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The Basics of Safe Medication Storage and Disposal

In the past, the public perceived the school nurse as the chief bandage dispenser. Today that is far from reality as school nurses have taken on many roles. The most common role of the present-day school nurse is medication administration for children with varying chronic health conditions (learn more from the CDC).

Medication Storage 

A major component of medication administration is the need to keep medications in a safe, secure place and at ideal temperatures according to federal and state regulations and recommendations. According to “School Nursing: A Comprehensive Text”, nurses should ensure:

  • All student medications, except emergency rescue medications, are in a locked cabinet or drawer.
    • Access should be restricted to specific personnel.
    • Medication cabinets should be securely mounted to a solid surface.
    • Medication cabinets should have solid doors to prevent breaking and ensure privacy.
  • The temperature of refrigerators used to store medications is being monitored.
    • Refrigerators should be locked or in a locked location.
    • Medicines should not be stored with food.

Medication Disposal

With the large amount of medication being administered to students, school nurses may find that their cabinets, drawers, and refrigerators become filled with expired medications over time. And just as it’s important to store that medication properly, it’s also important to dispose of it properly. But how?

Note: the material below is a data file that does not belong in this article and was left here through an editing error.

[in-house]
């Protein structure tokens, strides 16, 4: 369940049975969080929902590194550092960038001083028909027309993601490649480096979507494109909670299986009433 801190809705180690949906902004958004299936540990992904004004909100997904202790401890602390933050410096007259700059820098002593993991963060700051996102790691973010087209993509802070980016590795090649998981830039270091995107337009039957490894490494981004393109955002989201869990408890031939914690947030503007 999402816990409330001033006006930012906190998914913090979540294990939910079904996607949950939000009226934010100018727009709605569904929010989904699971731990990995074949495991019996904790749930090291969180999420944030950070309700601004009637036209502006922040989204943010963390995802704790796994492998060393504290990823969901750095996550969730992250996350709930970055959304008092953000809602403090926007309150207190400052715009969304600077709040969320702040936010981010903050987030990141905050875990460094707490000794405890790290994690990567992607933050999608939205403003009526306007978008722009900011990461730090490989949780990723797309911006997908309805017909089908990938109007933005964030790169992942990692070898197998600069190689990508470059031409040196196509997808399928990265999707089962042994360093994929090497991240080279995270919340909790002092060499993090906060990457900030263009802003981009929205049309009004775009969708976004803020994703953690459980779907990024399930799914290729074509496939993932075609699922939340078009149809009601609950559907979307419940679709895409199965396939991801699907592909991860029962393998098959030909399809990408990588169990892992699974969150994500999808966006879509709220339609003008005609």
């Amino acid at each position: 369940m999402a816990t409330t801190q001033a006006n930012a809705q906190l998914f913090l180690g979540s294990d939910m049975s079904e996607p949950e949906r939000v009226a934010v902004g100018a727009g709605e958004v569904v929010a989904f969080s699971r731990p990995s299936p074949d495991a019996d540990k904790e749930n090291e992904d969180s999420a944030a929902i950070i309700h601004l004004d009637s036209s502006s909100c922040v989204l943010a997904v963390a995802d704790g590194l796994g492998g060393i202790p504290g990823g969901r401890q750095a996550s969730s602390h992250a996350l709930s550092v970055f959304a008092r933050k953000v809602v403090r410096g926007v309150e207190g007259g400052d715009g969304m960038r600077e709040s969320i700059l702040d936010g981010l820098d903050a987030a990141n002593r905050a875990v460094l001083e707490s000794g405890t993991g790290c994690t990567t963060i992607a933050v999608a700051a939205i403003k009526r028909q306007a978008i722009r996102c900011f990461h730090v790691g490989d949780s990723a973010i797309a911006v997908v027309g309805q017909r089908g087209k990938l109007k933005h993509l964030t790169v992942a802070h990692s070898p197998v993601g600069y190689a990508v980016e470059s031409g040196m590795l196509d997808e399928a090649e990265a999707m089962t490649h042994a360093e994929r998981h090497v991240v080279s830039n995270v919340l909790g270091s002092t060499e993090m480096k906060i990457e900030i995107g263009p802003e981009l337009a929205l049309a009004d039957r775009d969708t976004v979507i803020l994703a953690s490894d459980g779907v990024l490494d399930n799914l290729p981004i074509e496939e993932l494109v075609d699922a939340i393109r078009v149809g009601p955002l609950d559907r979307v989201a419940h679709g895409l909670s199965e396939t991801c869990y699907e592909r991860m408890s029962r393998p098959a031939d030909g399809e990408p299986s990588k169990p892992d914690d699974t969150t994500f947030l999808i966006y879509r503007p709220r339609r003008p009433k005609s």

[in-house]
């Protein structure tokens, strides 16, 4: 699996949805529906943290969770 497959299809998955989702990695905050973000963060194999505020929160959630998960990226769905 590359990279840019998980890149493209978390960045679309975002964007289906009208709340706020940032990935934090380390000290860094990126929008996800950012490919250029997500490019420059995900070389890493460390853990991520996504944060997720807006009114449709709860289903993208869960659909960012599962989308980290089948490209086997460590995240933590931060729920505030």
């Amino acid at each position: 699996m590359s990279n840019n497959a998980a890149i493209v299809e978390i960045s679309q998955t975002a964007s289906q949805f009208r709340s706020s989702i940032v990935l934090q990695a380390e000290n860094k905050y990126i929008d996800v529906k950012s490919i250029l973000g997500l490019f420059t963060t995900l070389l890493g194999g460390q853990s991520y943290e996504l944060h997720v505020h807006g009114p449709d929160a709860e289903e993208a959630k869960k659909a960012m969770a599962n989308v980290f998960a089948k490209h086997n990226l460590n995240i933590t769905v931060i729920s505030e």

The DEA’s Disposal of Controlled Substances Brief requires the destruction of controlled substances. While it does not specify a method of disposal and destruction, it does require that the substances be non-retrievable (i.e. the substance has gone through a process that alters it so that it is unavailable and unusable) and not capable of being transformed into a controlled substance.

MacGill recommends the Deterra® Drug Deactivation System to meet the “non-retrievable” DEA standards. The system is powered by a proprietary MAT12® Molecular Adsorption Technology which deactivates prescription drugs using activated carbon. The technology is highly effective in absorbing and firmly binding pharmaceuticals, rendering them inert, unavailable for misuse and safe for the environment. It’s also a popular product because it can be simply disposed of in the trash, no special disposal is required. You can learn more by clicking here.

Another option for medication disposal is the Sharps® TakeAway™ Medication Disposal which is sold as envelopes and boxes that come with prepaid shipping labels. The envelopes can simply be dropped off with the U.S. Post Office and the boxes can be shipped via UPS. It’s a hassle-free solution for nurses to ensure that medications are being properly handled and disposed.

To shop MacGill’s selection of medical carts, cabinets, narcotic cabinets, lock boxes and refrigerators, click here.

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